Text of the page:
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Xerox Looks Past Q4 For Stronger 2021

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Xerox Looks Past Q4 For Stronger 2021

Xerox Holdings Corp. (NYSE: XRX) ended its fourth quarter with a weaker financial picture and the expressed hope for a more solid 2021.

What Happened: The Norwalk, Connecticut-based company reported $77 million in fourth-quarter net profits Tuesday, a far cry from the $818 million it reported one year earlier.

The quarter's $1.93 billion in revenue represented a 21% year-over-year tumble, while the earnings of 58 cents per share were 56% lower year-over-year.

The fourth quarter also saw the company shedding 750 positions worldwide, which gave Xerox a total global workforce reduction of 2,300 for the year.

Why It's Important: While Xerox's earnings report attributed much of its problems to the ongoing COVID-19 pandemic, which saw the rise of a remote workforce that did not require its office-centric technologies while working from home, many of the company's problems preceded the health crisis.

At the start of 2020, Xerox had managed to reach an amicable resolution with Japan's Fujifilm Holdings (Pink: FUJIY) following the contentious and litigious cancellation of their planned merger. But no sooner was Fujifilm Holdings in Xerox's rear-view mirror than it began to chase after HP Inc. (NYSE: HPQ) in a hostile takeover that consisted of veiled public threats, brash displays of financial prowess and even the promise of free dinners for HP shareholders at a ritzy restaurant in the pricey New York suburb of Greenwich, Connecticut.

HP greeted the effort with a mix of bafflement and indifference, and Xerox abruptly halted its plans when the COVID-19 pandemic took root, leaving it with a public relations disaster.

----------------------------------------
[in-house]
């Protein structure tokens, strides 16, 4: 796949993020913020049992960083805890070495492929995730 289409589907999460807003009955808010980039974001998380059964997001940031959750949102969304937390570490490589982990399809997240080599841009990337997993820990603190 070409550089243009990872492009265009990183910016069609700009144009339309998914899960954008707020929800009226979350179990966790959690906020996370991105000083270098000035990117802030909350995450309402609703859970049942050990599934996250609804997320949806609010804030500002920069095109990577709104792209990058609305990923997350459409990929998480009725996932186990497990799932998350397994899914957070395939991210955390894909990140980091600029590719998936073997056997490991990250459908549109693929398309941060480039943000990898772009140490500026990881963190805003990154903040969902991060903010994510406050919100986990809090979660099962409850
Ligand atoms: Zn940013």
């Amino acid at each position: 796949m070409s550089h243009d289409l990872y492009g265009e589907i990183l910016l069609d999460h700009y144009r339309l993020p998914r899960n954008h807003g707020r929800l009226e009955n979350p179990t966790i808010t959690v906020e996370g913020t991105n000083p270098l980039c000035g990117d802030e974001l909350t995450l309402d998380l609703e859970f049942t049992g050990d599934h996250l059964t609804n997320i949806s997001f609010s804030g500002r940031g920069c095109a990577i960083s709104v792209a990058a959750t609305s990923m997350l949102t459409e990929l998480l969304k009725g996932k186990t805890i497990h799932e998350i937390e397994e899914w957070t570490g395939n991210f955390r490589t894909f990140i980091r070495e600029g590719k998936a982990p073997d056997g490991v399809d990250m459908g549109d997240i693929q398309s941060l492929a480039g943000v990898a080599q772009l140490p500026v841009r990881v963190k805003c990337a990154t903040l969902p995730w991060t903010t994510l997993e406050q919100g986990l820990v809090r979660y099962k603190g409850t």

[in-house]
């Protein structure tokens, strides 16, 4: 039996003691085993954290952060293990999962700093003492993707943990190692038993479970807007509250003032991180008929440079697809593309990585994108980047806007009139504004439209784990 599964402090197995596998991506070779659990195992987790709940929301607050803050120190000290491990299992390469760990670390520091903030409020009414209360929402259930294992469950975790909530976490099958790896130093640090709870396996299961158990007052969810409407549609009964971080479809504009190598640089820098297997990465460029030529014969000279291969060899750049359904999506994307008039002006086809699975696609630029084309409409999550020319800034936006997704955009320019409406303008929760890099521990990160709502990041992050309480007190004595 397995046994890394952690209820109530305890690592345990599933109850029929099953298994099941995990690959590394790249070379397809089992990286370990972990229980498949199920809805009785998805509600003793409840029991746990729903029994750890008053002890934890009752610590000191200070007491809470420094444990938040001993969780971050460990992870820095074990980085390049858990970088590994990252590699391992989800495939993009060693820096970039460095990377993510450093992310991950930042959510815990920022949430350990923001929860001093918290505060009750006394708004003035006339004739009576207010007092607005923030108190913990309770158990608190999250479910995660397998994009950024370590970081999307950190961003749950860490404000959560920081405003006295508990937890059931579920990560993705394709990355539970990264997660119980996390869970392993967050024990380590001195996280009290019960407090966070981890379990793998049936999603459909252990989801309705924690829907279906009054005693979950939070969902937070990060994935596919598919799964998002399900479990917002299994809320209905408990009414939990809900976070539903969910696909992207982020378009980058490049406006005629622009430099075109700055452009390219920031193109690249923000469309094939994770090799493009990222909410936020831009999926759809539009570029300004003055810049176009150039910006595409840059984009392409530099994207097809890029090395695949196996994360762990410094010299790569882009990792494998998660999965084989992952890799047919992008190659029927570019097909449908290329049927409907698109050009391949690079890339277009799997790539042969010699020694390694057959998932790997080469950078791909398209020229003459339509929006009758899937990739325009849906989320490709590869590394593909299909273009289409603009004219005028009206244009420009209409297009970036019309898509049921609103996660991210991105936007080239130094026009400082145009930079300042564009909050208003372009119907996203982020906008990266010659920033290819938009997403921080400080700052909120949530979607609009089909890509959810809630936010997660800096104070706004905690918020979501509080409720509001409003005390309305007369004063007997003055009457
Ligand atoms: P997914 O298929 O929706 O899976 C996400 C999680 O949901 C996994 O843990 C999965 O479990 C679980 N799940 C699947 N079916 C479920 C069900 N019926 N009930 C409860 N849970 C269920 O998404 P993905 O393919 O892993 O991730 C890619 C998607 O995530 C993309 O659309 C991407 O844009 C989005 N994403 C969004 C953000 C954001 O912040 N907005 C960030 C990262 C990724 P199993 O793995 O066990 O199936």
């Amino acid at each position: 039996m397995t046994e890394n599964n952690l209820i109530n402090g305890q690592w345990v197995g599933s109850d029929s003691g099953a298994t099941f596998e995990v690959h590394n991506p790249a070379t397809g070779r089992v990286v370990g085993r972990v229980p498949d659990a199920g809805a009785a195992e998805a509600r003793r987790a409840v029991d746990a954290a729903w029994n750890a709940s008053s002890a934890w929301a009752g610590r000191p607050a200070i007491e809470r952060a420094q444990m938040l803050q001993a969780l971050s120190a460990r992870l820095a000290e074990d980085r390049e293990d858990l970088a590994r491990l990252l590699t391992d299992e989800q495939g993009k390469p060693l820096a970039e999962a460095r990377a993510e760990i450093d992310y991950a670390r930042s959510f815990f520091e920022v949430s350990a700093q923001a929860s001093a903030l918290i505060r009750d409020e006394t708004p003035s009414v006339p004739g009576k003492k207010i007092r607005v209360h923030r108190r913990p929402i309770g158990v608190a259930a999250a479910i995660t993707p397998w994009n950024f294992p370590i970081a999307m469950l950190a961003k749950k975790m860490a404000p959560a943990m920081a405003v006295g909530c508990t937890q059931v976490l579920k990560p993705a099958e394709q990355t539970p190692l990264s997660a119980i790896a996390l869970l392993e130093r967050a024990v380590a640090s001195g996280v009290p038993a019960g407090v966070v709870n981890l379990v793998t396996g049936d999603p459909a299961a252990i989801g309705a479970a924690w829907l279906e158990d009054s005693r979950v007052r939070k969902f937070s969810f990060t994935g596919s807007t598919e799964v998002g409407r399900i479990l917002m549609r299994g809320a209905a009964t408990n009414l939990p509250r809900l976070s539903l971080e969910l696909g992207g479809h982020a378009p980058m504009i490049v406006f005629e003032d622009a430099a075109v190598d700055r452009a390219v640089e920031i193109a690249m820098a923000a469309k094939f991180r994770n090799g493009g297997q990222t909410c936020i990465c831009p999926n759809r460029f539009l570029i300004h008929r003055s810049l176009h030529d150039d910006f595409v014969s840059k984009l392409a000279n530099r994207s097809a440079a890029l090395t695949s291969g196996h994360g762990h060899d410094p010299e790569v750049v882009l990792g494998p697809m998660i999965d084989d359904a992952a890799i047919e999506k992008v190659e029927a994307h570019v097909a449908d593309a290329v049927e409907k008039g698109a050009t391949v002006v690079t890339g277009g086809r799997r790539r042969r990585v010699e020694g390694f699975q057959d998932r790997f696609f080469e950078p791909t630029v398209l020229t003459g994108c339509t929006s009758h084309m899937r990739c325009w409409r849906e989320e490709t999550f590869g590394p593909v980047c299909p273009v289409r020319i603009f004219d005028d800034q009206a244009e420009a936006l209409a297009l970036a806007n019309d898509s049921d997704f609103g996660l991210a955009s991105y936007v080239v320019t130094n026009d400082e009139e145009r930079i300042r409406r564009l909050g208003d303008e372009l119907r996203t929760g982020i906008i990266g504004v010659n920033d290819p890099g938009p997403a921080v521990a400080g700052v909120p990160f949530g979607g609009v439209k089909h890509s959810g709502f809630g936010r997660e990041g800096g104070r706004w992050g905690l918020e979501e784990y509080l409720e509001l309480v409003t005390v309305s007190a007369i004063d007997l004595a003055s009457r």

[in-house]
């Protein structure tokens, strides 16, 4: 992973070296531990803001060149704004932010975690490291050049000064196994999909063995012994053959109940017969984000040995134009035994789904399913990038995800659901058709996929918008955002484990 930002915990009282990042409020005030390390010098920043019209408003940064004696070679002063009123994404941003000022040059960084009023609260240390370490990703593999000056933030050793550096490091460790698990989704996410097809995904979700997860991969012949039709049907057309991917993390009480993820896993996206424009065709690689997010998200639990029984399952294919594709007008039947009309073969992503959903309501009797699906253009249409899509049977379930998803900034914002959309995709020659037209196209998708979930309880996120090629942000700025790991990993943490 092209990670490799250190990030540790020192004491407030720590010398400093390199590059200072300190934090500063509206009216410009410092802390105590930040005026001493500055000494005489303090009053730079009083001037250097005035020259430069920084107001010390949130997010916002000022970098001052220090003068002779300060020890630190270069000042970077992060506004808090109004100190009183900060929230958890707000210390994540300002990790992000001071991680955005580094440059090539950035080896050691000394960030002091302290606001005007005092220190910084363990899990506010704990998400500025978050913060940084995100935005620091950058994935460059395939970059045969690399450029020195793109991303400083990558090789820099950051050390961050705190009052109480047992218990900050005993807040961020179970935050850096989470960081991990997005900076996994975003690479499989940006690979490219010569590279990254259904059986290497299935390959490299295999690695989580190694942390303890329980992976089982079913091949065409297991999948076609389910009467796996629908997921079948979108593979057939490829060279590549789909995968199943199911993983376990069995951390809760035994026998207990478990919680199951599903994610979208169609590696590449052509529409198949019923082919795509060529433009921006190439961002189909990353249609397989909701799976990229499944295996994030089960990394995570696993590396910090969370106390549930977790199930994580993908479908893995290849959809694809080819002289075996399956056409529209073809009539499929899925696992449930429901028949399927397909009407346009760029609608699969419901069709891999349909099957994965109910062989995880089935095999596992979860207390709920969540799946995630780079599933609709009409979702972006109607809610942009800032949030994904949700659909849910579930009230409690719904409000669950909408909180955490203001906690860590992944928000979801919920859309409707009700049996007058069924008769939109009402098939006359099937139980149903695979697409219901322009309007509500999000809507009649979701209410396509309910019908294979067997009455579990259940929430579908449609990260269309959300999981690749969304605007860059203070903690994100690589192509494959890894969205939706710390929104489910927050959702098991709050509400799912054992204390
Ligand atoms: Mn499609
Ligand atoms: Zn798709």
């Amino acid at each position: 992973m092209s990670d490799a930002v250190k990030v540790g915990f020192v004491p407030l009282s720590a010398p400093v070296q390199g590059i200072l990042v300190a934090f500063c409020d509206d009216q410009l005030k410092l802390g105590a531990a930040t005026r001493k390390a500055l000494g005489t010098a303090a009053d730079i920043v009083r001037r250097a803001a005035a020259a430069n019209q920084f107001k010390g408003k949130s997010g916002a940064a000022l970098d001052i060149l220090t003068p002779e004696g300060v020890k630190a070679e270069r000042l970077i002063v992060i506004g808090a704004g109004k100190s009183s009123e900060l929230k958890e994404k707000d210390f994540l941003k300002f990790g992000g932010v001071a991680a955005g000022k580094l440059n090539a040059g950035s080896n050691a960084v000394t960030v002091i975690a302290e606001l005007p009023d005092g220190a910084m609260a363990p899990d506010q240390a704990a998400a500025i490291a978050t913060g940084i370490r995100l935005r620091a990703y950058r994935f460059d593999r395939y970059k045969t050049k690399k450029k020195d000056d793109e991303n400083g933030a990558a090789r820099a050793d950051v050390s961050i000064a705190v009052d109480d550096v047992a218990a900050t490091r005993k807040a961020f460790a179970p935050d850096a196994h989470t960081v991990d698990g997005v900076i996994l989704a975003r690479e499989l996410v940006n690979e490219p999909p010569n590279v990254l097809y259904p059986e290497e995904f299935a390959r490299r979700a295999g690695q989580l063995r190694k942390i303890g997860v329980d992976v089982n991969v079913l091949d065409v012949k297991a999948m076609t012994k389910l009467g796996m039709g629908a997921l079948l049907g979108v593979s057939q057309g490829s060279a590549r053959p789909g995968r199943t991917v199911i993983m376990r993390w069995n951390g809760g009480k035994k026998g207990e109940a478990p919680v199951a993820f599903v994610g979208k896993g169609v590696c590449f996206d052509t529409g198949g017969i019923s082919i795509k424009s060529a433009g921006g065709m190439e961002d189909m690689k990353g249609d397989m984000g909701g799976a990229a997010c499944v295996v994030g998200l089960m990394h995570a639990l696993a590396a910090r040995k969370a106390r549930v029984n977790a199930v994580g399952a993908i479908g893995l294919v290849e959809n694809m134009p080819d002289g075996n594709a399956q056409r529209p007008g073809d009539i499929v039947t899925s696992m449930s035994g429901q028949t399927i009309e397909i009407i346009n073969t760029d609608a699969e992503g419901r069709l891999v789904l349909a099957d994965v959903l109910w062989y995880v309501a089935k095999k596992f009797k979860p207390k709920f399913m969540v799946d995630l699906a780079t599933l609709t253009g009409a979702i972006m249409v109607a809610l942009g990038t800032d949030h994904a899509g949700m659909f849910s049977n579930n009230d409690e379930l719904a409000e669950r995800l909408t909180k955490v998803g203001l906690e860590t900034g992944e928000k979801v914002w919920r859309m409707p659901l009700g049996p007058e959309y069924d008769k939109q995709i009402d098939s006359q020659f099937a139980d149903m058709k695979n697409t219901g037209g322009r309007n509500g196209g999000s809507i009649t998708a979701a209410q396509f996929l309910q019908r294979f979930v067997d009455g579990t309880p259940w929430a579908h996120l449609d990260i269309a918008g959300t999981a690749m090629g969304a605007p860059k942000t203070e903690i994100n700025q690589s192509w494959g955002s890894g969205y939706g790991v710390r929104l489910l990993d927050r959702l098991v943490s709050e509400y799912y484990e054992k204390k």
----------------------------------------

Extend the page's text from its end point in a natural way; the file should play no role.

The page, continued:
As the year progressed, Xerox continued to have an optics problem. Activist investor Carl Icahn, Xerox's largest shareholder, became the center of media attention by increasing his ownership stake with a robust acquisition of shares.

Icahn's cantankerous behavior was also responsible for ending the Fujifilm Holdings merger and encouraging the doomed pursuit of HP, which made his share-buying spree even more curious. Also giving Xerox black eyes were a pair of widely reported cybersecurity breaches last fall, which was rather embarrassing because Xerox was trying to position itself as a cybersecurity expert.

What's Next: Xerox Vice Chairman and CEO John Visentin used the fourth- quarter earnings call to accentuate the positive while admitting a return to growth was not in the cards for this first quarter of this year.

In 2021, Xerox expects revenue of at least $7.2 billion in constant currency; operating cash flow from continuing operations to total at least $600 million; and free cash flow of at least $500 million, the CEO said.

"We believe this is achievable even in the unlikely scenario businesses don't start reopening in a meaningful way in the first half. The benefit of a solid strategy is it's flexible in its application, yet strong in its foundation," he said.

Visentin also promised that 2021 will see the company "adding workflow automation, machine learning, artificial intelligence and remote services to make our clients [and] employees more efficient while maintaining security."

Xerox's "strong cash position provides flexibility to explore a wide range of M&A opportunities," Visentin said.

Without mentioning Fujifilm Holdings or HP, Visentin held out the hope that the third time would be the charm for growing the company by uniting with another.

 

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